WASHINGTON — NASA has effectively achieved full utilization of the International Space Station given limitations on crew time and the ability to move cargo to and from the station, an agency official said Jan. 30. .
Speaking at a meeting of a committee of national academies working on the decadal survey for biological and physical sciences in space, Kirt Costello, NASA’s chief ISS scientist, said the he agency had reached the limits of its share of the station’s resources to do research.
“As we get into this discussion of what full utilization is, I will tell you that I believe we are already there,” he said. “We have maximized the station’s capabilities not only to do research, but also to maintain the utilization resources we have.”
For much of the station’s history, the limit to researching the station has been available crew time. However, he said that has become less of an issue after the introduction of commercial crew vehicles that allow NASA to support four astronauts on the US segment of the station, rather than three, providing more downtime. ‘crew.
Getting freight to and from the station became a bigger problem. Costello said this is reflected in the limitations of carrying large cargo in so-called “big bags” larger than the standard cargo transfer bag, as well as “conditioned storage” for materials such than biological samples that must be stored in a freezer or cooler.
The cargo vehicles currently supporting the station have no room for more research payload, especially those that require the large bulky bags or conditioned stowage. “We fly full,” he said, the only question being whether a vehicle reaches its maximum cargo volume or mass first. “Either by mass or volume, we completely fill these vehicles.”
The station itself is packed, with Costello showing pictures in his ‘enhanced storage’ presentation on the station, with cargo bags lining the station passageways as there is no other place in the pods station to place them. It also affects usage.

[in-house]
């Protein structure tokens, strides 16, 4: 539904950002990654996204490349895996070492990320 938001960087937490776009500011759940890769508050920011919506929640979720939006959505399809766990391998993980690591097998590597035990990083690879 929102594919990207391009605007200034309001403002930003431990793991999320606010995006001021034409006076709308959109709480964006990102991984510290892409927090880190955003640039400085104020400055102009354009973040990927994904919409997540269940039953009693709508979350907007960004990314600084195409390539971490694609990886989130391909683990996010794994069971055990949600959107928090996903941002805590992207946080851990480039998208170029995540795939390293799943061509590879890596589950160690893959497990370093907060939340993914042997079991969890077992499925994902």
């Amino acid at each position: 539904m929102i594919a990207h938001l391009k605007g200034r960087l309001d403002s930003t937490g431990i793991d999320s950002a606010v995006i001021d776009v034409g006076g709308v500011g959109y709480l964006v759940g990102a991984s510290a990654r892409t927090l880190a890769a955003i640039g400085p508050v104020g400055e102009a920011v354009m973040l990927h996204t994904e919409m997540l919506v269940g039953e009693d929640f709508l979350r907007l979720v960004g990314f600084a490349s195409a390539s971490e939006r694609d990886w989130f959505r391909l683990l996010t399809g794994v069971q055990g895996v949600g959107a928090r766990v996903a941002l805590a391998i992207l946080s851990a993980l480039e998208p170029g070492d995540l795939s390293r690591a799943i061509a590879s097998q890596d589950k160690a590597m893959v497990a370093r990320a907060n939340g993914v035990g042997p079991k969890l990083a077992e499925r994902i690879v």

“To access research equipment, for some of our investigations, the crew has to go through this storage and find the right bags,” he said. “We are currently seeing an increase in crew time being added to crew activities just to retrieve stowage.”
Costello said NASA is counting on the introduction of new vehicles to help, including the first flights of Sierra Space’s Dream Chaser cargo vehicle and Japan’s HTV-X, an upgraded version of its HTV cargo vehicle, as well as the CST. -100 commercial Boeing Starliner. crew vehicle. “We are expecting three new vehicles to be able to provide us with the same crew and cargo servicing capabilities that we have seen over the past three and a half years.”
If NASA wants to increase use, he said the agency and its researchers will have to rethink their approaches. This involves doing more analysis on the station itself, rather than sending samples to Earth for study. This is particularly important, he said, because there is far less capacity to send cargo to Earth than to transport cargo to the station.
He also said researchers should minimize “round trip iterations” where research equipment is sent to the station and then returned and modified for a future mission to the station. “In other words, don’t fly a really big object and then have to flip it over to do your next experiment,” he said. “If we can minimize those Big Bag accommodations that have to fly up and down and then fly back, we can help everyone.”
The study, he noted, only looked at resources for NASA’s share of ISS resources. Half of the American segment is allocated to the ISS National Laboratory, managed by CASIS. Costello said a study is underway on the use of national laboratory resources.